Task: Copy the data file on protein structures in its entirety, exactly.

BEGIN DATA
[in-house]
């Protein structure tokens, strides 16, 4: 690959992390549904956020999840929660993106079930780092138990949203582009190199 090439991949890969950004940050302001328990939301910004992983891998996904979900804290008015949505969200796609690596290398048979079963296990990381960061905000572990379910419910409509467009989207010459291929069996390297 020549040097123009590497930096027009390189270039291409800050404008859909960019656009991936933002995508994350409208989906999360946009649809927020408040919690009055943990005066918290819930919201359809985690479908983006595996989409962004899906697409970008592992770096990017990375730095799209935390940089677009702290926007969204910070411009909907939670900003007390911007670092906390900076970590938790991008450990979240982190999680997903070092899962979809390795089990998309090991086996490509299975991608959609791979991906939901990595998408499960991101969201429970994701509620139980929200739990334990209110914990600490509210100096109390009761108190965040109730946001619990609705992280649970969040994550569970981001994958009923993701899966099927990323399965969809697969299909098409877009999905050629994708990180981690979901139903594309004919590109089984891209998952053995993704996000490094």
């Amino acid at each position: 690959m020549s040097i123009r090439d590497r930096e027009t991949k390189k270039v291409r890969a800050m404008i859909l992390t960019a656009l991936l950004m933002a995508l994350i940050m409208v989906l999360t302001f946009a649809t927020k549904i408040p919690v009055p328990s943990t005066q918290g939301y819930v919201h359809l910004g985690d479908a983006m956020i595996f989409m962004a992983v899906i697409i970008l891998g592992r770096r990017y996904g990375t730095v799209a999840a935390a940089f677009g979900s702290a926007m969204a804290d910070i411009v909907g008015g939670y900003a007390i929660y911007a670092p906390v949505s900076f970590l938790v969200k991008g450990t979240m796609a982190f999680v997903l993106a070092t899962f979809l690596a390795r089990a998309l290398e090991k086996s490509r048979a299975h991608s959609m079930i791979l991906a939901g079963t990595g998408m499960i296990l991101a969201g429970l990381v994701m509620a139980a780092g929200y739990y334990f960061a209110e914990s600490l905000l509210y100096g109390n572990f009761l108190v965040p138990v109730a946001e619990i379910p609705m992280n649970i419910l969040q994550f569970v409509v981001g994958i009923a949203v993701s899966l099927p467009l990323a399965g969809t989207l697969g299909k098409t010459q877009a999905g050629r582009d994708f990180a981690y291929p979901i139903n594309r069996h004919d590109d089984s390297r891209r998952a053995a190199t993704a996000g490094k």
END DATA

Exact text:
[in-house]
């Protein structure tokens, strides 16, 4: 690959992390549904956020999840929660993106079930780092138990949203582009190199 090439991949890969950004940050302001328990939301910004992983891998996904979900804290008015949505969200796609690596290398048979079963296990990381960061905000572990379910419910409509467009989207010459291929069996390297 020549040097123009590497930096027009390189270039291409800050404008859909960019656009991936933002995508994350409208989906999360946009649809927020408040919690009055943990005066918290819930919201359809985690479908983006595996989409962004899906697409970008592992770096990017990375730095799209935390940089677009702290926007969204910070411009909907939670900003007390911007670092906390900076970590938790991008450990979240982190999680997903070092899962979809390795089990998309090991086996490509299975991608959609791979991906939901990595998408499960991101969201429970994701509620139980929200739990334990209110914990600490509210100096109390009761108190965040109730946001619990609705992280649970969040994550569970981001994958009923993701899966099927990323399965969809697969299909098409877009999905050629994708990180981690979901139903594309004919590109089984891209998952053995993704996000490094």
């Amino acid at each position: 690959m020549s040097i123009r090439d590497r930096e027009t991949k390189k270039v291409r890969a800050m404008i859909l992390t960019a656009l991936l950004m933002a995508l994350i940050m409208v989906l999360t302001f946009a649809t927020k549904i408040p919690v009055p328990s943990t005066q918290g939301y819930v919201h359809l910004g985690d479908a983006m956020i595996f989409m962004a992983v899906i697409i970008l891998g592992r770096r990017y996904g990375t730095v799209a999840a935390a940089f677009g979900s702290a926007m969204a804290d910070i411009v909907g008015g939670y900003a007390i929660y911007a670092p906390v949505s900076f970590l938790v969200k991008g450990t979240m796609a982190f999680v997903l993106a070092t899962f979809l690596a390795r089990a998309l290398e090991k086996s490509r048979a299975h991608s959609m079930i791979l991906a939901g079963t990595g998408m499960i296990l991101a969201g429970l990381v994701m509620a139980a780092g929200y739990y334990f960061a209110e914990s600490l905000l509210y100096g109390n572990f009761l108190v965040p138990v109730a946001e619990i379910p609705m992280n649970i419910l969040q994550f569970v409509v981001g994958i009923a949203v993701s899966l099927p467009l990323a399965g969809t989207l697969g299909k098409t010459q877009a999905g050629r582009d994708f990180a981690y291929p979901i139903n594309r069996h004919d590109d089984s390297r891209r998952a053995a190199t993704a996000g490094k």